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In Bioinformatics (Oxford, England)

MOTIVATION : Gaining a comprehensive understanding of the genetics underlying cancer development and progression is a central goal of biomedical research. Its accomplishment promises key mechanistic, diagnostic and therapeutic insights. One major step in this direction is the identification of genes that drive the emergence of tumors upon mutation. Recent advances in the field of computational biology have shown the potential of combining genetic summary statistics that represent the mutational burden in genes with biological networks, such as protein-protein interaction networks, to identify cancer driver genes. Those approaches superimpose the summary statistics on the nodes in the network, followed by an unsupervised propagation of the node scores through the network. However, this unsupervised setting does not leverage any knowledge on well-established cancer genes, a potentially valuable resource to improve the identification of novel cancer drivers.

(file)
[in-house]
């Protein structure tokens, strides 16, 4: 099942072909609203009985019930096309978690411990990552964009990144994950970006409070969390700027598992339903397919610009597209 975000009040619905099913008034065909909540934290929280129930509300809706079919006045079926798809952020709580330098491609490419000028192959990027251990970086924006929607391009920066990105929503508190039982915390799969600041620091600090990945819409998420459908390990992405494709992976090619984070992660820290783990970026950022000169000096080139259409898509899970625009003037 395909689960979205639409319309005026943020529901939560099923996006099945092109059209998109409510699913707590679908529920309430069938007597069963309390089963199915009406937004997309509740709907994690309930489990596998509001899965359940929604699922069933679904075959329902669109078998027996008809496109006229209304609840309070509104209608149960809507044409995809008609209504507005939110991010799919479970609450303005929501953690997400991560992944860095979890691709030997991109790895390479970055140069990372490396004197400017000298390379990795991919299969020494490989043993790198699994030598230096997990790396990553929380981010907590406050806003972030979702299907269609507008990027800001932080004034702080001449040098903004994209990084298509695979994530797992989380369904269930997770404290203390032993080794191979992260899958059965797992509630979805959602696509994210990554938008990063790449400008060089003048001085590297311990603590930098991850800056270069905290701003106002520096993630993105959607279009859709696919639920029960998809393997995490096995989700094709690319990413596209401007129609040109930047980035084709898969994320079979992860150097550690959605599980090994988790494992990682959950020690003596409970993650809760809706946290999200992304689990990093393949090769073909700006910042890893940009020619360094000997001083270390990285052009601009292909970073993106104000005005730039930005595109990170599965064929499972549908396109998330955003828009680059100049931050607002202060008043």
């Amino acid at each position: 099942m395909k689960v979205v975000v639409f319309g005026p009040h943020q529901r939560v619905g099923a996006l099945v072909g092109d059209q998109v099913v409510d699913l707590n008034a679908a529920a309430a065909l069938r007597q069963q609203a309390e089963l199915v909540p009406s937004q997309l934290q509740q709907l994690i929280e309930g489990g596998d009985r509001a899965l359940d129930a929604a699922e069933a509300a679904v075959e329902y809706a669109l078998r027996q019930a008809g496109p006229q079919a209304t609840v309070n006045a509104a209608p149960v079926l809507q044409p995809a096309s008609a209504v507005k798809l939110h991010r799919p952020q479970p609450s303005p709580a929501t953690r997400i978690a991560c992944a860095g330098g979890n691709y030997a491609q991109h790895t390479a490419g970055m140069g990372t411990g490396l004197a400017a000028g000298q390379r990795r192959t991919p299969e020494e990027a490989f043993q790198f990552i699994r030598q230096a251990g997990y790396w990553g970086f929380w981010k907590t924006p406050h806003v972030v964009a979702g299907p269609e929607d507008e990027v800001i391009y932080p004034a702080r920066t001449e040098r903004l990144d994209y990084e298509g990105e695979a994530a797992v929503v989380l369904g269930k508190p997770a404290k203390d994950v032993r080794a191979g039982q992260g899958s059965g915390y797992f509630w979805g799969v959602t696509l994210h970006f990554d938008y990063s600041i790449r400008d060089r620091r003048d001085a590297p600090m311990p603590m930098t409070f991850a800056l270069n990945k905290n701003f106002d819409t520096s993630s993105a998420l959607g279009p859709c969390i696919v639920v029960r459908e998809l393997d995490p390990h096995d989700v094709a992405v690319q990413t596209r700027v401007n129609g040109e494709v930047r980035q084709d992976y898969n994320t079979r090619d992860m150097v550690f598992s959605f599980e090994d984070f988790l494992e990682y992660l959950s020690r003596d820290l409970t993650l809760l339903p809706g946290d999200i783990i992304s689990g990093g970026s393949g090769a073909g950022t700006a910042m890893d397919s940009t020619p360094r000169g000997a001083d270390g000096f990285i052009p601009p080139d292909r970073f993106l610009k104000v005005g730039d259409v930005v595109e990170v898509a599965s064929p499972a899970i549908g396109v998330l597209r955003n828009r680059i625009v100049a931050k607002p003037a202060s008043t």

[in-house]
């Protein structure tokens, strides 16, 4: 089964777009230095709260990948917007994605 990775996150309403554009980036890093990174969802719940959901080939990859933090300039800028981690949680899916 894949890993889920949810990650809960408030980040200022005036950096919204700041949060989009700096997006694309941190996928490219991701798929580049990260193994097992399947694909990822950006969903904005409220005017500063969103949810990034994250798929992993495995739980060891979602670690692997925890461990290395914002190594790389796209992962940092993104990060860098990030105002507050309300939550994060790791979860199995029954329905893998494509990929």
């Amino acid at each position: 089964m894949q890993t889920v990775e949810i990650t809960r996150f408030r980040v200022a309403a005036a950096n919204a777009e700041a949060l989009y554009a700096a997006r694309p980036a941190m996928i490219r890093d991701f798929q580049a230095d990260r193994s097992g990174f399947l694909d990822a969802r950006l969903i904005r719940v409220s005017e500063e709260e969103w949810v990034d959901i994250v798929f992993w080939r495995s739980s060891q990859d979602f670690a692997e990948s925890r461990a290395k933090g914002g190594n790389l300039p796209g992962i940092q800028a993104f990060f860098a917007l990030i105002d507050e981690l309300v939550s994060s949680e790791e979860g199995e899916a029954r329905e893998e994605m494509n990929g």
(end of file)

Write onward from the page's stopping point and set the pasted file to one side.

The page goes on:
RESULTS : We develop a novel node embedding that enables classification of cancer driver genes in a supervised setting. The embedding combines a representation of the mutation score distribution in a node's local neighborhood with network propagation. We leverage the knowledge of well-established cancer driver genes to define a positive class, resulting in a partially labeled dataset, and develop a cross-validation scheme to enable supervised prediction. The proposed node embedding followed by a supervised classification improves the predictive performance compared with baseline methods and yields a set of promising genes that constitute candidates for further biological validation.


SUPPLEMENTARY INFORMATION : Supplementary data are available at Bioinformatics online.

Gumpinger Anja C, Lage Kasper, Horn Heiko, Borgwardt Karsten